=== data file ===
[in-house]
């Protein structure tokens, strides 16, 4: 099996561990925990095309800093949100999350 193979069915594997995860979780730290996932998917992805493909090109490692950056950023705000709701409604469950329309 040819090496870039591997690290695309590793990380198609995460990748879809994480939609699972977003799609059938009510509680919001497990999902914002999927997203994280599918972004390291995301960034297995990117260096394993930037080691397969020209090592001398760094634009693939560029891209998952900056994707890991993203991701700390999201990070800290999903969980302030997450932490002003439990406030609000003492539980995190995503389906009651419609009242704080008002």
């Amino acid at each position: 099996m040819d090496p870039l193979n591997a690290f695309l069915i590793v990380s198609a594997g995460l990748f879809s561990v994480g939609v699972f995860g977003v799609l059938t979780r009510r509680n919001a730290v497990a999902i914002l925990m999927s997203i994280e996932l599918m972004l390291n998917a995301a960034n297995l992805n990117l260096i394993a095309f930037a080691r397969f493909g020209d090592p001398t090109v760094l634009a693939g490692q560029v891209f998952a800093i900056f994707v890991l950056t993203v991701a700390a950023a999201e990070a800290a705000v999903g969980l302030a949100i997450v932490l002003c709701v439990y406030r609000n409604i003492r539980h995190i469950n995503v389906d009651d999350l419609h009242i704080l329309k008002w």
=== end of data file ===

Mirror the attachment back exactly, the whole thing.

[in-house]
């Protein structure tokens, strides 16, 4: 099996561990925990095309800093949100999350 193979069915594997995860979780730290996932998917992805493909090109490692950056950023705000709701409604469950329309 040819090496870039591997690290695309590793990380198609995460990748879809994480939609699972977003799609059938009510509680919001497990999902914002999927997203994280599918972004390291995301960034297995990117260096394993930037080691397969020209090592001398760094634009693939560029891209998952900056994707890991993203991701700390999201990070800290999903969980302030997450932490002003439990406030609000003492539980995190995503389906009651419609009242704080008002």
């Amino acid at each position: 099996m040819d090496p870039l193979n591997a690290f695309l069915i590793v990380s198609a594997g995460l990748f879809s561990v994480g939609v699972f995860g977003v799609l059938t979780r009510r509680n919001a730290v497990a999902i914002l925990m999927s997203i994280e996932l599918m972004l390291n998917a995301a960034n297995l992805n990117l260096i394993a095309f930037a080691r397969f493909g020209d090592p001398t090109v760094l634009a693939g490692q560029v891209f998952a800093i900056f994707v890991l950056t993203v991701a700390a950023a999201e990070a800290a705000v999903g969980l302030a949100i997450v932490l002003c709701v439990y406030r609000n409604i003492r539980h995190i469950n995503v389906d009651d999350l419609h009242i704080l329309k008002w």